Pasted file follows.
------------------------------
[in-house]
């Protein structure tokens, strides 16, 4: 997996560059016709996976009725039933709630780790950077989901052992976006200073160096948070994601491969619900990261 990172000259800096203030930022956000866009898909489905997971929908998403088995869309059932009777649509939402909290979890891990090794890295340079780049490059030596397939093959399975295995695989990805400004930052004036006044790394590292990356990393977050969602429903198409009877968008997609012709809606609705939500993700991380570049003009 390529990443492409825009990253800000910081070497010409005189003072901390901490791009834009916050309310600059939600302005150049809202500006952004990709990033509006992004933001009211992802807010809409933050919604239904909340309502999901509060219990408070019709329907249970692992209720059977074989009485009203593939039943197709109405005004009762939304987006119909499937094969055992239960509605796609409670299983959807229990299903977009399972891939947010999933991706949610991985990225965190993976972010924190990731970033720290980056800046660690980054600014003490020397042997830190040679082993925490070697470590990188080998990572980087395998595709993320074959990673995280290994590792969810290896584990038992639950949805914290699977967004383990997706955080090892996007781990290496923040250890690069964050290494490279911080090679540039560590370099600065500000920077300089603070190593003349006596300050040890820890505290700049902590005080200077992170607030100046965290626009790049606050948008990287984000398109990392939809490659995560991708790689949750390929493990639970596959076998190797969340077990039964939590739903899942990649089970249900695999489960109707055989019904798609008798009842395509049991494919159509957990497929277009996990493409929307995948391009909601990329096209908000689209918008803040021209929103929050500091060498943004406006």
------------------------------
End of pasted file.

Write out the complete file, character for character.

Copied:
[in-house]
């Protein structure tokens, strides 16, 4: 997996560059016709996976009725039933709630780790950077989901052992976006200073160096948070994601491969619900990261 990172000259800096203030930022956000866009898909489905997971929908998403088995869309059932009777649509939402909290979890891990090794890295340079780049490059030596397939093959399975295995695989990805400004930052004036006044790394590292990356990393977050969602429903198409009877968008997609012709809606609705939500993700991380570049003009 390529990443492409825009990253800000910081070497010409005189003072901390901490791009834009916050309310600059939600302005150049809202500006952004990709990033509006992004933001009211992802807010809409933050919604239904909340309502999901509060219990408070019709329907249970692992209720059977074989009485009203593939039943197709109405005004009762939304987006119909499937094969055992239960509605796609409670299983959807229990299903977009399972891939947010999933991706949610991985990225965190993976972010924190990731970033720290980056800046660690980054600014003490020397042997830190040679082993925490070697470590990188080998990572980087395998595709993320074959990673995280290994590792969810290896584990038992639950949805914290699977967004383990997706955080090892996007781990290496923040250890690069964050290494490279911080090679540039560590370099600065500000920077300089603070190593003349006596300050040890820890505290700049902590005080200077992170607030100046965290626009790049606050948008990287984000398109990392939809490659995560991708790689949750390929493990639970596959076998190797969340077990039964939590739903899942990649089970249900695999489960109707055989019904798609008798009842395509049991494919159509957990497929277009996990493409929307995948391009909601990329096209908000689209918008803040021209929103929050500091060498943004406006």